My thoughts on the JavaScript ecosystem

thewebengineer profile image Matt Silverman ・3 min read

My thoughts on the JavaScript ecosystem

(AKA why I think all web developers should learn JavaScript)

I have been learning JavaScript for a year now, and recently got into Node.js. By no means am I professional JavaScript developer but there are some things that I have noticed about the language, or more specifically, the community around it. This article may be stating the obvious for many people, but perhaps this may be quite helpful for JavaScript beginners. Nevertheless, here are my thoughts on the JavaScript ecosystem.

You do not have to reinvent the wheel.

This is true for most other languages that have their own package managers but what I have noticed is that for JavaScript is that there is a library, framework, or package for (pretty much) everything. The tool that really makes this true is NPM. As can be seen, by this graph, NPM has surpassed all package managers for other languages by hundreds of thousands of modules created. What this all means is that instead of writing some code that is just boilerplate or spending valuable time figuring out how to do something chances are you can find it on NPM. As well, it provides an easy way to find what you are looking for, look at the documentation, and install the library.

NOTE: I do understand that NPM does have modules written in many other languages than JavaScript, however, due to the sheer amount of game changing JavaScript libraries and frameworks that are hosted there (ie. express.js), I believe all of my previous statements are true.

Used in a wide variety of circumstances

JavaScript has become a very powerful language to know. Not only can it be used for client side animations and effects but also it has become very popular as a server-side language with Node.js. Thus, whether you want to become a front end designer/developer or server-side, JavaScript can do both. This also proves useful in the case that someone wants to be a full stack developer: The same language can be used client and server-side with a few added dependencies.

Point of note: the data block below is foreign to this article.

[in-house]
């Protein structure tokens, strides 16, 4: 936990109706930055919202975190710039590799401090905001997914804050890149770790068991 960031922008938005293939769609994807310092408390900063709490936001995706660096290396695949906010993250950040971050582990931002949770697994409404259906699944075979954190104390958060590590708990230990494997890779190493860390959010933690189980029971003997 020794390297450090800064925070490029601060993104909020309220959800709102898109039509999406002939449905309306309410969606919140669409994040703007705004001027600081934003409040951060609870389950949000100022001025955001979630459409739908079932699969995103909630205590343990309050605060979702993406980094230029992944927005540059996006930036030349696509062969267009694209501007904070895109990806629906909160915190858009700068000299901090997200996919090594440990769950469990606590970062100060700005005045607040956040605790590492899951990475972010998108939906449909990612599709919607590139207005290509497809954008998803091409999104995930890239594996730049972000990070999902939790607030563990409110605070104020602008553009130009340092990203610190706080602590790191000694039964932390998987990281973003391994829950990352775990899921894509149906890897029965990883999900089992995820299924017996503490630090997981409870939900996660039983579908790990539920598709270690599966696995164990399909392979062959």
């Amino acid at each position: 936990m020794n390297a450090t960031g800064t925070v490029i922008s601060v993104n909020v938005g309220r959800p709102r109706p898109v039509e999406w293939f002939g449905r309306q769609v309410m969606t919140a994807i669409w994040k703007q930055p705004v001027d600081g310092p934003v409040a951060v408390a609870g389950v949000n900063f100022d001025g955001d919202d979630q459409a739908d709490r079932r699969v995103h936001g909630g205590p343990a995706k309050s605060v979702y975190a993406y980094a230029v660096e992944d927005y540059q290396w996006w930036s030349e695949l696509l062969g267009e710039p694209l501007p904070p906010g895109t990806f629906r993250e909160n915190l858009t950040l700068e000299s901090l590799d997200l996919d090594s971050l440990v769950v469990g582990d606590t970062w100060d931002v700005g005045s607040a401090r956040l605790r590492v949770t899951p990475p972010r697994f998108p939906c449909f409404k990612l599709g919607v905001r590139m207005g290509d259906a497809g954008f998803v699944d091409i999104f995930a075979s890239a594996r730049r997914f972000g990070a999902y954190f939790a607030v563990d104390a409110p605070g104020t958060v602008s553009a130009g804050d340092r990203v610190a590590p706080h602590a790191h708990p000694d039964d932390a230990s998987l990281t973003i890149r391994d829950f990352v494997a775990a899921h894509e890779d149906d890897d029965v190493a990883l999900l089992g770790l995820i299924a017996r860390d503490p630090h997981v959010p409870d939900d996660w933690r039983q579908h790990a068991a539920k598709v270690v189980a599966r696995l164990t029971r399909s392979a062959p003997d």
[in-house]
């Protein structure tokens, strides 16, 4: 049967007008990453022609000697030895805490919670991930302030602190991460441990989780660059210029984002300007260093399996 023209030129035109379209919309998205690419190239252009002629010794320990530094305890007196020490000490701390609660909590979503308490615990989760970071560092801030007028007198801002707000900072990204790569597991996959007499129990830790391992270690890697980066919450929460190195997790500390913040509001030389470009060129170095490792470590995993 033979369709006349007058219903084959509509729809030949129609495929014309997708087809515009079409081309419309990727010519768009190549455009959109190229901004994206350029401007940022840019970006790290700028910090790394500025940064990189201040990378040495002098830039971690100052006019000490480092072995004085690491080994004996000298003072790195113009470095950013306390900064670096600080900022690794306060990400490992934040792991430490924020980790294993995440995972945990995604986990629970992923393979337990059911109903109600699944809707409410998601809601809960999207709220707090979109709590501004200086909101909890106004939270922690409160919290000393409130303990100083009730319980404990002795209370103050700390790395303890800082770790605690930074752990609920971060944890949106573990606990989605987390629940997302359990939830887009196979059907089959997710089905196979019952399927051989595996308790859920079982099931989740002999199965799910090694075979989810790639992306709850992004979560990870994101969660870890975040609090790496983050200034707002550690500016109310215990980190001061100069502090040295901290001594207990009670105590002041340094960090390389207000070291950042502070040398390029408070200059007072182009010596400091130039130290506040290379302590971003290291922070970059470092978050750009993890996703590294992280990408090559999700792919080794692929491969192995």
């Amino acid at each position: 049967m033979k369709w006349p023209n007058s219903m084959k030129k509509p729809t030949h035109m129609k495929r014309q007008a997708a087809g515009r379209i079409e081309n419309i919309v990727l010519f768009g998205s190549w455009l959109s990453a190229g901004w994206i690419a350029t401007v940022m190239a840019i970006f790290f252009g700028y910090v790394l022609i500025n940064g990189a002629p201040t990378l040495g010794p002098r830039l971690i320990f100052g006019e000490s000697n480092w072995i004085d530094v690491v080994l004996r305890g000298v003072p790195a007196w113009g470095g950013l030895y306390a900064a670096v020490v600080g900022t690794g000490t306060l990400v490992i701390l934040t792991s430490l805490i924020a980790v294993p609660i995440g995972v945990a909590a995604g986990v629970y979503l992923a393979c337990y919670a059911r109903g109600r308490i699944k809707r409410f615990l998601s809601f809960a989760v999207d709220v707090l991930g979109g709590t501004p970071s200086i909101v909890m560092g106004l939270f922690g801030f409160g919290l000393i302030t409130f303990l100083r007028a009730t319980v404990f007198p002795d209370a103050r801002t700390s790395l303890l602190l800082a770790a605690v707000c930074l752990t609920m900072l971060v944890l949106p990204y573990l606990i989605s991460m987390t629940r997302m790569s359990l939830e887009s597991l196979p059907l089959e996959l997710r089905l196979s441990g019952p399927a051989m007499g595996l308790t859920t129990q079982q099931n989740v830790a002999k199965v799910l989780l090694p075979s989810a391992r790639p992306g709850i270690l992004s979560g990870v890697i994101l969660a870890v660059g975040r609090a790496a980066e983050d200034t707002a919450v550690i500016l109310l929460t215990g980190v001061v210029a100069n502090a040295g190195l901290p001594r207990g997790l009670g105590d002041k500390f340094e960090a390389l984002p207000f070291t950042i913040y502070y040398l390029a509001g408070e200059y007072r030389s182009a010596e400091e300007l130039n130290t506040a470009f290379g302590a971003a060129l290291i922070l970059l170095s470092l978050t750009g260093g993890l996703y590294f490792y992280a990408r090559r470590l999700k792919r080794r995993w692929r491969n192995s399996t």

One language, multiple platforms

One of the major distinguishing features of JavaScript is the one language, many platforms ideology, meaning HTML, and CSS in addition to JavaScript. This has resulted in the creation of some very remarkable platforms such as Electron or the Ionic framework. This makes this language even more powerful being able to create apps that not only exist on the web, but also on app stores or even as a desktop app! All with just JavaScript, HTML and CSS.

Used on pretty much all browsers

I will keep this section short. JavaScript runs natively on most modern browsers. Internet Explorer is not a modern browser.

Despite all that...

Despite the fact that JavaScript is an awesome language, it is important to remember to have a diverse skill set, just like a person should have a diverse investment portfolio. This is important because even though JavaScript has become powerful, that doesn't mean it can do everything. JavaScript serves many purposes on the web, however, depending on the circumstance, a different language may be better. On top of that, a company might not even be using JavaScript for everything (or anything at all). A company's desktop app may be written in Java, and something like GoLang could be used server side. The point of this article is NOT to tell beginners to learn only JavaScript, and use it for everything but rather to highlight some of my observations about JavaScript as I begin to reach the intermediate level. I maintain the view that a person can specialize in one language but also should diversify their skill set.

I hope you learned something from this article. Many people may already know a lot of this, so I hope that this helps some beginners understand the JavaScript ecosystem a bit more and as well learn why it is a great language with many uses.

Please leave any feedback about this article that you have for me in the comments, I will try to respond to everyone! This is my opinion, and if you think I am wrong, tell me about it in the comments!

-Matt Silverman | Silverman.io


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jvanbruegge profile image
Jan van Brügge

I would never use Javascript. It's not a good language. Let's take a look at your arguments:

You do not have to reinvent the wheel

Every language has libraries, and while a package manager makes it easier to use, it's not neccesary at all. But as said, more languages have package managers (which are better integrated with the language, i.e. Haskell or Rust)

Used in a variety of use cases

Just because something can be used for something does not mean it should be used. You can also write software in Assembly, but you dont do it. Nodejs is not a good platform for servers. Is only singlethreaded, so it can't use the full potential of modern PCs. Javascript is not designed for system use, thats why you have problems like nodejs giving same inodes to folders, because 64 bit floats cannot hold as many values as 64 bit integers that inodes are.

One language, multiple platforms

Also not true. You still need a javascript interpreter for the target platform. If there is one, you can also compile your own code to that platform. No javascript needed. Also bundling a browser with your website does not make it a native application.

Used by all browsers

Well yes, because the HTML standard says so. Hopefully WebAssembly enables us to finally get rid Javascript forever

thewebengineer profile image
Matt Silverman Author